Blood is the lifeline of our body. Read these blood facts to learn more about what makes blood such an essential, life-sustaining force and how your donations critically impact the lives of patients in our communities.
- 4.5 million Americans receive blood transfusions each year.
- 40,000 pints are transfused each day in the United States – to save the lives of cancer patients, accident, burn, and trauma victims, newborn babies, mothers delivering babies, transplant patients, surgery patients and others in need.
- Much of today's sophisticated medical care (transplants, heart surgeries, etc.) relies on blood transfusions.
- Car accident and trauma victims may need as many as 50 or more red cell transfusions.
- Severe burn victims may need as many as 20 platelet transfusions.
- Bone marrow transplant patients may require platelets and red cells from more than 100 donors.
- Blood products are perishable: donated red cells last only 42 days, platelets last only 5 days, and plasma can be frozen for a year.
- State-of-the art automated red blood cell donation (Alyx) allows donors to double their impact by donating two units of red cells in one visit.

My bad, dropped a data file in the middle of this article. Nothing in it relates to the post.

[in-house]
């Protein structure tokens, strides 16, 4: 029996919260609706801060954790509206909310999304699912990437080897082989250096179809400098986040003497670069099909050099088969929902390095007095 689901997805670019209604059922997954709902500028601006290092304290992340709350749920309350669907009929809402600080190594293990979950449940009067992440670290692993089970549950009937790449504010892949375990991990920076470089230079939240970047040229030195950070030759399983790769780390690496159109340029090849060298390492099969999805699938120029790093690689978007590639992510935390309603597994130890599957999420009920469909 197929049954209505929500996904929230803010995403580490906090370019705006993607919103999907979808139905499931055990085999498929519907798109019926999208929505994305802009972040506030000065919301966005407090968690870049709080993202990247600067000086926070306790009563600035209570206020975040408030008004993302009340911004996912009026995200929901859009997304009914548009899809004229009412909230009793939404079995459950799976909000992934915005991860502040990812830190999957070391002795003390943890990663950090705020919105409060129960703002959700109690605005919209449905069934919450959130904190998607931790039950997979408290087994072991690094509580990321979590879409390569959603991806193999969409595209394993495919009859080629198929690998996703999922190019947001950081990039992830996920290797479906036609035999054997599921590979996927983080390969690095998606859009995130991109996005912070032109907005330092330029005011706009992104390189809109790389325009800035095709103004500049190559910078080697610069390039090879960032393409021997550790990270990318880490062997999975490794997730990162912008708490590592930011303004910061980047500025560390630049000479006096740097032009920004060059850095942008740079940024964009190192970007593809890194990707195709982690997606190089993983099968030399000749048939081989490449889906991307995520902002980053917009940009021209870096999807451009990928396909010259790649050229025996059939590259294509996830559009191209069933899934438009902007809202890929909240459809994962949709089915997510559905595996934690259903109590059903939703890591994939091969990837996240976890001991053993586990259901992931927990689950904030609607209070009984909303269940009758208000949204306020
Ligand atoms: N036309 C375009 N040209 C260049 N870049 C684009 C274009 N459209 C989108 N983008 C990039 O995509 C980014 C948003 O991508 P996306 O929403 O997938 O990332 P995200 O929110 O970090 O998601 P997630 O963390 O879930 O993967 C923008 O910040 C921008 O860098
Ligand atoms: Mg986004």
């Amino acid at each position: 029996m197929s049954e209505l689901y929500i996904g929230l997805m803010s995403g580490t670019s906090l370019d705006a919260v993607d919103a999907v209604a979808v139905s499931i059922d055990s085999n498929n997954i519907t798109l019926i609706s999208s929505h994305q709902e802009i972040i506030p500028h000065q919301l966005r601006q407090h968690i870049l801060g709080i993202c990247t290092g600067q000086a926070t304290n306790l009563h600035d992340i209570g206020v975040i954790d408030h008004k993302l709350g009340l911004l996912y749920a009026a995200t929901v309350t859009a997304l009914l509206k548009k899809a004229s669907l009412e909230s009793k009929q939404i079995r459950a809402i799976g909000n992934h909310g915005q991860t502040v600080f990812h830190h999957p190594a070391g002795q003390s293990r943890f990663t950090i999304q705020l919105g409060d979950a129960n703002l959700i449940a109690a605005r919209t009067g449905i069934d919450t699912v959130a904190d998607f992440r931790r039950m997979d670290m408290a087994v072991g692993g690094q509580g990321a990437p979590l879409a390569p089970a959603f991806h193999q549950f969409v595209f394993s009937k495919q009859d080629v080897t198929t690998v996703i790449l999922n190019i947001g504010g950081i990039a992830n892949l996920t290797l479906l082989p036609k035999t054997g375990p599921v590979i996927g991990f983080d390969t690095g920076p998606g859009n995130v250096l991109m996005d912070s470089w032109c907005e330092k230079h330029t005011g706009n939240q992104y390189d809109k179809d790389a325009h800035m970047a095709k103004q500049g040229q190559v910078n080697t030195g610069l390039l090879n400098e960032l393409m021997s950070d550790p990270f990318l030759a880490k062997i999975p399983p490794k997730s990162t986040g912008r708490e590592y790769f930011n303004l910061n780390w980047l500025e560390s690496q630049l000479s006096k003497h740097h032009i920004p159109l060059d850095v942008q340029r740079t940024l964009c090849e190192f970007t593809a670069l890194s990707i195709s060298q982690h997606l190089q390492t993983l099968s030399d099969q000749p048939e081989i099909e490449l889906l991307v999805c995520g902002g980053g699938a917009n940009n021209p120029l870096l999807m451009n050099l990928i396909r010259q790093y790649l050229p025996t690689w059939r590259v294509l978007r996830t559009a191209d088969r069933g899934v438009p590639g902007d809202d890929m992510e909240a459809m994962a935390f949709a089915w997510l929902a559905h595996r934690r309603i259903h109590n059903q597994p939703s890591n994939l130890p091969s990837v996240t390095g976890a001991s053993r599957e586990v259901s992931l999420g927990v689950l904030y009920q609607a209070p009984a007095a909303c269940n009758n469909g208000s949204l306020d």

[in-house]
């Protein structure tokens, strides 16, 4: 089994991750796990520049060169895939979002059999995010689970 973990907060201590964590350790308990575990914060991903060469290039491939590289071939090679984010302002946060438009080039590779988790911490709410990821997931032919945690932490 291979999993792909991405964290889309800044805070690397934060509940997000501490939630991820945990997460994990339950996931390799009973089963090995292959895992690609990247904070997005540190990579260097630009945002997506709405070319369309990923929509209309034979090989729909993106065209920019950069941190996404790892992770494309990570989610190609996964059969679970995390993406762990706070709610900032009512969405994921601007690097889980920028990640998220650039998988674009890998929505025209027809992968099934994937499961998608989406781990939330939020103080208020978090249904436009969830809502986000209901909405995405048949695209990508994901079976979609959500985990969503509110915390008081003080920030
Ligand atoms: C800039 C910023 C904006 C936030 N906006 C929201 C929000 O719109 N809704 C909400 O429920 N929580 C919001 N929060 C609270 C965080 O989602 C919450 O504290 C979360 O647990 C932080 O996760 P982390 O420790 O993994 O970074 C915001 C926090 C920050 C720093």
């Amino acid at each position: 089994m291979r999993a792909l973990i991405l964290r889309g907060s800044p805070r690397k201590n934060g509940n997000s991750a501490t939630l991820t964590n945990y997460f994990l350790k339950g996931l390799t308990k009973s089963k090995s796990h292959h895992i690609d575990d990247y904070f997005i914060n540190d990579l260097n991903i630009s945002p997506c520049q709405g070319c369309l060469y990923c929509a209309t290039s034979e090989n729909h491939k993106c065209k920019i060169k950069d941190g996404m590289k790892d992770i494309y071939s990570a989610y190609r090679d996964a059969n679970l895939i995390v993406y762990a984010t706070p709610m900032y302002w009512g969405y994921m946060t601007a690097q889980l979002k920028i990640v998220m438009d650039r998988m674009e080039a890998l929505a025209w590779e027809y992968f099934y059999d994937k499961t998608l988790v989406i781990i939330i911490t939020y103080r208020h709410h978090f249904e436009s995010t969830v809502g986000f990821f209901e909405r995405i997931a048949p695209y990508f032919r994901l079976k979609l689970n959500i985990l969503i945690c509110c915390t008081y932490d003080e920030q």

- Blood is composed of cells suspended in a liquid. These cells—red cells, white cells, and platelets—account for up to 50% of the volume of blood. The remaining liquid portion is plasma.
Red cells transport oxygen throughout the body—oxygen provides the fuel, or energy, for all the work your body does.
White cells, also known as leukocytes, are the protective cells in the blood stream. They attack bacteria by squeezing through capillary walls to reach the area of infection where they destroy bacteria. They also produce antibodies.
Platelets are colorless fragments of cells produced in the bone marrow. They control bleeding by helping to form a blood clot. Platelets also assure that blood vessels stay "leak-proof" in daily life by acting like an internal Band-Aid®.
Plasma is the liquid through which all blood cells "swim" and contains minerals, proteins, sugars, and hormones.